China's Ai Weiwei appeals for lesser-known detainees

BEIJING (Reuters) - Artist-activist Ai Weiwei said on Wednesday his 81-day detention and clash with authorities over alleged tax evasion was emblematic of countless other lesser-known cases of detainees held in jails and labor camps in China.

For the first time since he was released from secret detention in late June, Ai met publicly on Wednesday with authorities at the Beijing tax bureau, which approved his payment of 8.45 million yuan ($1.3 million) -- all contributions from tens of thousands of supporters -- allowing him access to an administrative review of the tax evasion charges.

Surrounded by television reporters outside the tax bureau, Ai said tax authorities told him they will “carefully handle” an administrative review, in which a panel re-examines the merits of an official decision to bill him 15 million yuan.

“I’m speaking up, not for myself, but for those who have no voice,” Ai, 54, told Reuters in an interview at his home and studio in northeastern Beijing.

“I hope that when society looks at me, they’ll remember that I’m not an individual case,” he said. “Many people don’t understand why they can’t be with their children, they aren’t able to see the people they want to see. Their voices will never be heard,” he said.

Human rights groups say that Chinese police and security agencies have detained or put in secretive extra-judicial confinement hundreds of dissidents, activists and persistent protesters since February, reflecting government alarm that unrest that spread across the Arab world might inspire anti-government protests in China.

Many detainees subsequently have been released, but they often remain under close surveillance.

Ai was detained without charge in April and held mainly in solitary confinement until his conditional release in late June.

He has ignored efforts to silence him and has instead become a rallying point for China’s dissidents and activists.

Dissident Chinese artist Ai Weiwei opens his coat to reveal a shirt bearing his portrait as he walks into the government tax office in Beijing November 16, 2011. REUTERS/David Gray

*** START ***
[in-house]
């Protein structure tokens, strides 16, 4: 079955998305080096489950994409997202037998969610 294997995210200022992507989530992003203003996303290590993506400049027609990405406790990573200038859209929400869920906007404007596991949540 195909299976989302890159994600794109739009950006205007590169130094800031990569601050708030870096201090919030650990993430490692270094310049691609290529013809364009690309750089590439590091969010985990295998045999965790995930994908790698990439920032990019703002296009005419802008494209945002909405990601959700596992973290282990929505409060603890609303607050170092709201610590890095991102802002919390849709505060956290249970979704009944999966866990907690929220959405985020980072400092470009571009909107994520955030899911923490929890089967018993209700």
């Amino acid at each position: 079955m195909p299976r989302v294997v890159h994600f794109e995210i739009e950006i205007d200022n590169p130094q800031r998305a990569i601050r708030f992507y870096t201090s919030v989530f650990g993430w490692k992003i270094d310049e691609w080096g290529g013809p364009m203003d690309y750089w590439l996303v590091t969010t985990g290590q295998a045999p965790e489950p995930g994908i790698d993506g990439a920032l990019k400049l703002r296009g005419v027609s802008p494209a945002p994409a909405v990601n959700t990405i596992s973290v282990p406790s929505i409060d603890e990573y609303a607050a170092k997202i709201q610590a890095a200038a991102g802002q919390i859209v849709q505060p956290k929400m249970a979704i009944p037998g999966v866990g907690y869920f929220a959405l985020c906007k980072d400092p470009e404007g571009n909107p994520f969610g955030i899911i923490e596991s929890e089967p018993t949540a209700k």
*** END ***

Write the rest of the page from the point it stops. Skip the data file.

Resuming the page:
“I was a hostage half a year ago,” he told reporters.

“Now I’ve paid the ransom, I feel like I’m being robbed,” said Ai, who was wearing a t-shirt emblazoned with his face and the words “missing” and “found.”

Supporters of Ai have said the tax case is part of Beijing’s efforts to muzzle China’s most famous social critic, and about 30,000 people have contributed about 9 million yuan.

Ai said he would not pay an additional fine of about 6.6 million yuan that he says would amount to an admission of guilt, although he said he remains pessimistic about successfully contesting the charges.

Du Yanlin, the accountant of Beijing Fake Cultural Development Ltd., the company accused of evading taxes in Ai’s case, said the tax authorities should respond to the appeal for the review within 60 days.


On Wednesday morning, several police cars were parked outside Ai’s home. Ai said they had taken away many people who had come to show support in recent days.

On a table in Ai’s work studio, balloons printed with the words “Free Chen Guangcheng” were stuffed in a vase. Chen is a blind legal activist whose long confinement in his village in eastern China has sparked widespread anger.

A popular Chinese newspaper, the Global Times, dismissed the small sums donated by tens of thousands of supporters to Ai as trifling in the context of China’s 1.3 billion people.

“Ai Weiwei is a symbol of the Western world’s wholehearted support for dissidents,” said a commentary in the paper, which often reports on current affairs from a nationalist viewpoint.

“It must be said that without the ardent support of foreign forces, Ai Weiwei would be nothing -- Ai Weiwei has merely made himself a point for the West to pry open China.”

The surge of support for Ai, however, shows that the crackdown faces stubborn resistance, said Zan Aizong, a dissident in eastern Hangzhou city, who has joined the online campaign to defend the artist.

“There’s little political risk in donating money. It’s not as sensitive as, say, signing a petition, so I think that’s one reason why Ai Weiwei has attracted such wide support,” Zan said in a telephone interview.

“But this also shows the rights defense movement is still stubborn and is becoming a bit bolder,” said Zan.

Additional reporting by Chris Buckley; Editing by Ken Wills